Companies benefit from going that extra mile to support LGBTQ rights

Happy Pride Month! To celebrate we look back at LGBTQ-focused features from past isues of The Environment.

Companies benefit from going that extra mile to support LGBTQ rights, argues Philip Baldwin

EMPLOYEES WHO CAN be open about their sexuality or gender identity in the workplace are happier and more productive, so there is both a financial and moral imperative to encourage inclusion and diversity; water and environmental-management firms are no exception to this. 

Yes, most larger companies have policies to show support for LGBTQ rights – but is this truly reflected in the company's ethos? When it comes to recruitment, for example, it is helpful to emphasise a company's commitment to equality and diversity in the job spec.

But you could advertise roles in mainstream LGBTQ publications, as many public-sector organisations already do. A responsible company might also provide organisation-wide diversity training, rather than limit this to the human resources team, including a module on sexual orientation and gender identity.

If you are a large company and you don't have an LGBTQ – or women's – network, then you should implement this. Straight allies can have an amazing impact, especially in companies with no senior and visible LGBTQ staff.

However, it should not be obligatory for LGBTQ workers to join and, depending on demand, events should be open to allow straight allies to show solidarity.

Let the LGBTQ people within your organisation lead on your public commitment to LGBTQ rights. This will add authenticity.

Companies have come under a lot of criticism from LGBTQ activists for paying large sums to sponsor Pride festivals or other high-profile events. There is nothing wrong with supporting your local Pride festival, but why not also support some local LGBTQ charities?

What issues are your own LGBTQ workers are passionate about? Maybe they have received personal support from a charity or know someone who has?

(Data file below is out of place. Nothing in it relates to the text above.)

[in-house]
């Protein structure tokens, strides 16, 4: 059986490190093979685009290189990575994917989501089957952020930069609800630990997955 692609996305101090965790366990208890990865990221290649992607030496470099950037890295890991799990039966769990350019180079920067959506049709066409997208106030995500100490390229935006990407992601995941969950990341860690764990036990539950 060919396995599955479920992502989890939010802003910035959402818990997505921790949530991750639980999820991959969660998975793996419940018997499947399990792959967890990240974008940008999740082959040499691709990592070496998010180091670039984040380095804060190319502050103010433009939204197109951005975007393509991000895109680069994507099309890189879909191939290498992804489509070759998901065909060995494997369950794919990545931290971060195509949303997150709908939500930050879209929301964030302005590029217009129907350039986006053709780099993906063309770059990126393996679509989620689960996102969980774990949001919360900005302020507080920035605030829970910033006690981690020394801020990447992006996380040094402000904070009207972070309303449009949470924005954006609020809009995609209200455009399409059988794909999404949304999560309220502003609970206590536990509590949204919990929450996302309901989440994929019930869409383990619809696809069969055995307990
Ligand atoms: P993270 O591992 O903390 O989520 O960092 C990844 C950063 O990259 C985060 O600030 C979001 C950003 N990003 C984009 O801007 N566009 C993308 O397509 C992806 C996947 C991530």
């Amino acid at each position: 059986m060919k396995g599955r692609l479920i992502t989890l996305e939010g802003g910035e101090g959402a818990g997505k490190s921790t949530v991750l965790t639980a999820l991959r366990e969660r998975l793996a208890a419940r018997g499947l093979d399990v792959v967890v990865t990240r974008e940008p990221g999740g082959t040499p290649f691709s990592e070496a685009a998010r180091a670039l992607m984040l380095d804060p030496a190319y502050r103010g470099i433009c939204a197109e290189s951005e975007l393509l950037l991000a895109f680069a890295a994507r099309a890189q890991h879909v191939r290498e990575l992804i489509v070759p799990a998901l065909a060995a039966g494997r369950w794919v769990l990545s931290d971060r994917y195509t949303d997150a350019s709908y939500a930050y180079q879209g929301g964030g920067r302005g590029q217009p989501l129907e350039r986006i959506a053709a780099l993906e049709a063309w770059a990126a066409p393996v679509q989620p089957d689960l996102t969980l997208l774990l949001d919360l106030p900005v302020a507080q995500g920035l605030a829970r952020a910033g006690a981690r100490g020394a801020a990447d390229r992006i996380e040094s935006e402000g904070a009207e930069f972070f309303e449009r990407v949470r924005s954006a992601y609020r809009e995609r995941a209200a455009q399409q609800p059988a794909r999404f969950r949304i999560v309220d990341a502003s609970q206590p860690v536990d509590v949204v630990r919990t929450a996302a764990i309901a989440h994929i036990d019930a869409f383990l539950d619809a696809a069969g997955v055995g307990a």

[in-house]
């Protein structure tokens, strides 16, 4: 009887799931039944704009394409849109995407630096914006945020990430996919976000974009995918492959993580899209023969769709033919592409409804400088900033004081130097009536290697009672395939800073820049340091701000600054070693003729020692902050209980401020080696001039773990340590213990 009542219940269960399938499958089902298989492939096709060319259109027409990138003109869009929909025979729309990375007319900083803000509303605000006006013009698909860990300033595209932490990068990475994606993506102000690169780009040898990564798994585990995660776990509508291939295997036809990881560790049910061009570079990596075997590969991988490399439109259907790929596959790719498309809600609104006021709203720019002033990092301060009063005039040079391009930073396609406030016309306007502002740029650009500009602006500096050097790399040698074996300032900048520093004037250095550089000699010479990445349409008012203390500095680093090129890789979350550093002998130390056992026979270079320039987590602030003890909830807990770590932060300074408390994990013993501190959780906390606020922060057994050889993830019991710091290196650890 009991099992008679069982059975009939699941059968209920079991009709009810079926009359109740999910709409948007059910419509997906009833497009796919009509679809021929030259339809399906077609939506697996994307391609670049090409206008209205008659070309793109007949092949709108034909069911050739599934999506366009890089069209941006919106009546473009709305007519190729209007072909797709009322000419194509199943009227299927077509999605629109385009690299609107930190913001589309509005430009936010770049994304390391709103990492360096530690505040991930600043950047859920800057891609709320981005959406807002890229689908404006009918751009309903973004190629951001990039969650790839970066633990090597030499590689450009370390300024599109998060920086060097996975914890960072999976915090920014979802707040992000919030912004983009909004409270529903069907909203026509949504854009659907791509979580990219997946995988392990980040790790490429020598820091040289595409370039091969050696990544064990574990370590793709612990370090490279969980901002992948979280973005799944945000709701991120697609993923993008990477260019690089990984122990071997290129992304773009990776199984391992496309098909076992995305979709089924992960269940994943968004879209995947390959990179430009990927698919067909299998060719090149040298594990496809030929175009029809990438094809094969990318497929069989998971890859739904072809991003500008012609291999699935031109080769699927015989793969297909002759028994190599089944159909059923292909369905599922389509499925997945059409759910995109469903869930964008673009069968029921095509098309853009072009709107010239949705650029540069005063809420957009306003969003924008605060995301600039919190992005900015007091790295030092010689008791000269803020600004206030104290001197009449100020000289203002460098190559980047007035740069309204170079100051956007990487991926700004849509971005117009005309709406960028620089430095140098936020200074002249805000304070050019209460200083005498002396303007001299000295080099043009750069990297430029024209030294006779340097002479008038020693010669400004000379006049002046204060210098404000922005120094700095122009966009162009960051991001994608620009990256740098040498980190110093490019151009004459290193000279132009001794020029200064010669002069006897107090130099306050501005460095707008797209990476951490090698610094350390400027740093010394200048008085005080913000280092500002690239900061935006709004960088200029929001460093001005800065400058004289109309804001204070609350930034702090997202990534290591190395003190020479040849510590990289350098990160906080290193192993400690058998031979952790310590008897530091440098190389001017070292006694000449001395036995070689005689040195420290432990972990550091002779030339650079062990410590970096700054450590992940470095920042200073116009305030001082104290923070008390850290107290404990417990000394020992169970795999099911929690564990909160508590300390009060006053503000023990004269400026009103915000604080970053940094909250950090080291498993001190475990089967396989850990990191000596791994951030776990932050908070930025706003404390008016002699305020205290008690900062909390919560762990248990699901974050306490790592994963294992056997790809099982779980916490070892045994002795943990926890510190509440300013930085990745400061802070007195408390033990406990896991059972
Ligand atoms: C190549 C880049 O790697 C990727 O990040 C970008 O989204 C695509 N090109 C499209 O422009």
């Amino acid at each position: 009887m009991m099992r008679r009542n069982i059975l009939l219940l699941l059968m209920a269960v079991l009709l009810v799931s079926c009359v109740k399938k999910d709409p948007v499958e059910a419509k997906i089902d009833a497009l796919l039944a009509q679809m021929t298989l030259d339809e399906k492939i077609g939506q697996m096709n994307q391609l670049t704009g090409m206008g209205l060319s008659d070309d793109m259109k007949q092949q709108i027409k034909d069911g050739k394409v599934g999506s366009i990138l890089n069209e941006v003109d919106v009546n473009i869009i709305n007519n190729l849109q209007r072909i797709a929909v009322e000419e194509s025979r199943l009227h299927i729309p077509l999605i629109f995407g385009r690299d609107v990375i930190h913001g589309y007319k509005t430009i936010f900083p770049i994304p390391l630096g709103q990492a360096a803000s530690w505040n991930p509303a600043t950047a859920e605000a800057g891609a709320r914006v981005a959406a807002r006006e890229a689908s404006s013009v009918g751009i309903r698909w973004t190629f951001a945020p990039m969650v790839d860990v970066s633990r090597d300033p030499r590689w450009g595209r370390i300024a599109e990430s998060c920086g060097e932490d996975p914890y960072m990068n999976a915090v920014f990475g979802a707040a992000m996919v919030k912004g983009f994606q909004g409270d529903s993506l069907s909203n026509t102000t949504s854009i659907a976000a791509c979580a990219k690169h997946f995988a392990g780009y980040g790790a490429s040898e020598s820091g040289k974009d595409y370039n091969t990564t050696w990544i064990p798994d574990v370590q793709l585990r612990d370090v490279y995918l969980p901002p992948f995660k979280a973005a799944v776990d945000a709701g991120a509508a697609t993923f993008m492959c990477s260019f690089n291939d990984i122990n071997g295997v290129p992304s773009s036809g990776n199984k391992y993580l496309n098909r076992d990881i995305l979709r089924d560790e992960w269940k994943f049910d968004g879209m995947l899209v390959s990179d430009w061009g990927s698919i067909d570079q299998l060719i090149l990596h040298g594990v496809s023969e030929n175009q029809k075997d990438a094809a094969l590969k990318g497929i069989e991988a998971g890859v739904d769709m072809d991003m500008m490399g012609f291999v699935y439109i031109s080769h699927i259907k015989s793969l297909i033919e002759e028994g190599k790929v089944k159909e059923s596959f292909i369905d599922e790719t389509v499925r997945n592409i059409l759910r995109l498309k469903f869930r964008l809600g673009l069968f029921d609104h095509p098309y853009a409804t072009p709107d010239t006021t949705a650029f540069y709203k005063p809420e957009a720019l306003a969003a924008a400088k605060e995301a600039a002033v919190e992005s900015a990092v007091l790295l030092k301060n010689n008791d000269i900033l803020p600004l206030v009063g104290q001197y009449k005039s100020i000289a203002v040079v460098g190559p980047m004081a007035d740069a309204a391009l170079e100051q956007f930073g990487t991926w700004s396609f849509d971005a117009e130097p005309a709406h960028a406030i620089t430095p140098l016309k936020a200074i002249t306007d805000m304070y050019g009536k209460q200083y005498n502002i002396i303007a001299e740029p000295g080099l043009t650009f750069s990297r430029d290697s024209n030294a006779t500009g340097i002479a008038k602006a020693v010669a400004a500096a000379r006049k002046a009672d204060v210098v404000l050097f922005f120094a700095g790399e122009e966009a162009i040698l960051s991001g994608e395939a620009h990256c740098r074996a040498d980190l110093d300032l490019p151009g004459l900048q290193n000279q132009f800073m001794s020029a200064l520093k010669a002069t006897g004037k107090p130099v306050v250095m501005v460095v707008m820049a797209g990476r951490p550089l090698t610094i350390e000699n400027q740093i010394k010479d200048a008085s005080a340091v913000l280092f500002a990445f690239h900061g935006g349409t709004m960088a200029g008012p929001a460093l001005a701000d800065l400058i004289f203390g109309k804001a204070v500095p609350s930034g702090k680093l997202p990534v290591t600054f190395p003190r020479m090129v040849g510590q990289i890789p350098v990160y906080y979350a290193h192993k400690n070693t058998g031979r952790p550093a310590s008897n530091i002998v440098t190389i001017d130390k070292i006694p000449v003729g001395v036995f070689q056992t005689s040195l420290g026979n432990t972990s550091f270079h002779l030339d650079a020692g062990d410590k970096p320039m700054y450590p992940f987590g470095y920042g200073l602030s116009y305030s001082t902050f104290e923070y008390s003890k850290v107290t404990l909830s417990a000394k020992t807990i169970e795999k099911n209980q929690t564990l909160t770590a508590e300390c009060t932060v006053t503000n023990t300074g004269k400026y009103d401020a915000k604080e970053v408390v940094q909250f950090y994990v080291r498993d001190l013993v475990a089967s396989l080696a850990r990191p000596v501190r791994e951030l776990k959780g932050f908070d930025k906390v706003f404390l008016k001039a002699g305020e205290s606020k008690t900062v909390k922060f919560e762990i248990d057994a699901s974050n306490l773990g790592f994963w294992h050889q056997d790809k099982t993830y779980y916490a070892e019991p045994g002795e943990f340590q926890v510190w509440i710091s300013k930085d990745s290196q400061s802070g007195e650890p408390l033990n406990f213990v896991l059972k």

Finally, think creatively, not about giving money, but giving time. Could you offer work experience or mentoring to young LGBTQ adults?

Philip Baldwin is a writer, activist and Stonewall role model

‘Ask LGBTQ+ employees and allies what support should look like’

PROVIDING SUPPORT FOR LGBTQ+ employees can be a complex, sensitive and highly personal area to navigate, writes Lucy Bradbury. There isn’t a one-size-fits-all solution and no one person has all the answers. However, done right, support for LGBTQ+ employees can be rewarding to both employees and business.

Effective support needs to be wholly inclusive of the entire business, starting at grassroots level with employee network groups, which are a great way to create safe spaces for staff to share their ideas. This is arguably the most important group to listen to: employers should ask LGBTQ+ employees and allies what they want support to look like.

Running parallel to these networks, we need executive committees made up of board-level teams with business-wide coverage. Executive attendance at events such as Pride is one of the best ways to visibly demonstrate support, setting the example for other employees to follow.

At middle management level, it is crucial to brief and train managers about the importance of inclusivity and diversity and how to support their teams. There is a wealth of guidance out there, to help managers to navigate topics such as transitioning at work and addressing unconscious bias.

Strong support is visible and year-round. Yes, it is vital to celebrate events such as International Women’s Day and Pride season to visibly display inclusivity. But companies must back that up with inclusive policies that are respected, accepted and enforced. Communities within the workplace need allies, so that inclusion is driven by everyone.

You can find a lot of great resources online to help. Organisations such as Building Equality, a group driving LGBTQ+ inclusivity in the sector, provide free resources for employers such as toolbox talks, poster campaigns and advice on setting up employee networks.

Lucy Bradbury is sustainability manager at AECOM and co-chair of DiverCity, the company’s employee-led LGBTQ+ working group. She is also co-chair of Building Equality Greater Manchester

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